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Sheepmeat Council : Sheepmeat 2014
SHEEPMEAT COUNCIL OF AUSTRALIA ANNUAL MUSTER 2014 21 Current economic trade barriers impacting Australian sheepmeat exports include: Economic Regulations Measures that affect market entry, competition, pricing. Examples: tariffs, quotas, domestic content requirements. Social / Technical Regulations Measures that purport to protect the public interest such as safety, health, environment Examples: food safety measures, quality standards. Administrative Regulations Paperwork and other administrative formalities ('red tape'). Examples: customs classifications, clearance procedures, licensing. Unfortunately, Australian sheepmeat exports are impacted to varying degrees by components in each of these regulatory pillars - depending on the market. Current economic trade barriers impacting Australian sheepmeat exports include: Market Tarrif / quota China 12-15% European Union 19,186t quota. Above quota tariff 12.8% + 3 Euros/kg Gulf Cooperation Council 0-5% India 30% Korea 22.5% (to be eliminated under KAFTA) Mexico 10% Papua New Guinea 11% Russia 15% South Africa 40% or 2 Rand/kg Taiwan 15% Accompanying the above are a range of technical trade barriers (TBTs) across numerous markets including a persistent lack of import permits; protracted processing establishment listing processes and shelf-life restrictions. Together, these TBTs have been estimated to have a negative impact value of around $550 million per annum. Our vision is to secure unimpeded market access for Australian sheepmeat -- that is, to allow the market to operate according to supply and demand parameters without the influence of trade restrictive and hence costly regulatory forces. In pursuit of freer trade, SCA works via an industry & Government partnership to ensure that access is not eroded through administrative, regulatory or policy impositions; and to secure a more favourable export market environment through strategic trade reform initiatives. Ultimately we are seeking the opportunity to service multiple markets and thereby extract the maximum value for producers and processors alike. For 2014/15 SCA's market access reform focus, on behalf of our members, will be to ensure that sheepmeat is a recipient of advantageous outcomes from the suite of free trade agreements (FTAs) currently under negotiation including the: • Australia-China FTA; • Australia-Gulf Co-operation Council FTA; • Trans-Pacific Partnership negotiations; • Australia-India Comprehensive Economic Cooperation Agreement; • Indonesia-Australia Comprehensive Economic Partnership Agreement; and • the Regional Comprehensive Economic Partnership. Key attention will be on the Australia-China FTA where Australian sheepmeat exports are currently at a competitive disadvantage, due to the tariff preferences afforded to New Zealand under the NZ-China FTA effective October 2008. By 2016, New Zealand sheepmeat will enter China duty free, compared to the 12-23% tariffs currently levied on equivalent Australian products. SCA will also be working closely with industry partners and government to help, where feasible, on alleviating the impost of technical trade barriers. MAINTAINING AND IMPROVING MARKET ACCESS -- OUR KEY PRIORITY "It is important that we continue to invest in market access and the animal health, welfare, and food safety systems that support our trade" Ian McColl -- SCA President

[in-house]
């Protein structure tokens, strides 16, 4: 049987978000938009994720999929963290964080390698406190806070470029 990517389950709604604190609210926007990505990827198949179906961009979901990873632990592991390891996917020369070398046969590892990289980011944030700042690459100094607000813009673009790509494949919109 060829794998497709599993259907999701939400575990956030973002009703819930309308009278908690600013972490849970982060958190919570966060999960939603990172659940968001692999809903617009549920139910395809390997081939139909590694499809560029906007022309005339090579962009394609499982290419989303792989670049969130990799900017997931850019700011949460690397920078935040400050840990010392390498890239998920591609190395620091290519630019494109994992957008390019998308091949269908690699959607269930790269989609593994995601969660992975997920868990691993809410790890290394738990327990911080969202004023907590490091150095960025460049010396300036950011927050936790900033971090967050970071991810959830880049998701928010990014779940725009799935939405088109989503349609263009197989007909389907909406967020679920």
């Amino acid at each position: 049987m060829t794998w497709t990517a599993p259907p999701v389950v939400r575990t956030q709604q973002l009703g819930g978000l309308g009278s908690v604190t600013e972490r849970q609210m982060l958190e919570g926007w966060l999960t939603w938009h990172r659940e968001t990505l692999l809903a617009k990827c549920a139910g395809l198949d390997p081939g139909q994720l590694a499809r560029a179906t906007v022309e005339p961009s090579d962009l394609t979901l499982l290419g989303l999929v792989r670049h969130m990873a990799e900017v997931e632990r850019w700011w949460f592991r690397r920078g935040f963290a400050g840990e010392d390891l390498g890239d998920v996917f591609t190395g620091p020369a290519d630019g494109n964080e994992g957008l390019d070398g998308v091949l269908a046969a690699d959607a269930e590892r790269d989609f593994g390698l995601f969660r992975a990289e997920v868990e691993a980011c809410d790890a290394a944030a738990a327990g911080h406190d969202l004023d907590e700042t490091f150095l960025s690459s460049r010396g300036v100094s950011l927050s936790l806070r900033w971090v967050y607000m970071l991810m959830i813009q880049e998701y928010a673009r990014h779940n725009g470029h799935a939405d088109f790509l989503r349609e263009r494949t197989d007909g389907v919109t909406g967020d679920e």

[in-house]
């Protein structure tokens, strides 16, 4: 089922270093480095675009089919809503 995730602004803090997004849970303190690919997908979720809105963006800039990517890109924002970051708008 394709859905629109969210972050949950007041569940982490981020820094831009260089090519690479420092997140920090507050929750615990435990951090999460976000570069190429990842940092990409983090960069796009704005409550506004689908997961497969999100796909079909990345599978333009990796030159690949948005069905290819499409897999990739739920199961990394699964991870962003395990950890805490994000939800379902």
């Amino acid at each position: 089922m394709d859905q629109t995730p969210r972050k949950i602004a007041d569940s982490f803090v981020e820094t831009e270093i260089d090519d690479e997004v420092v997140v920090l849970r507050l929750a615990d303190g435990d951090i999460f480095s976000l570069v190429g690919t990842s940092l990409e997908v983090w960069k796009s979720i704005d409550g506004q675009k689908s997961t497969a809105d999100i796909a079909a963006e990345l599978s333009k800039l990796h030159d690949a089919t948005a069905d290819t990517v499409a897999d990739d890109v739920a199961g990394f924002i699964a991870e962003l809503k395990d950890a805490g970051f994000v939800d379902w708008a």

Sheepmeat 2015 2016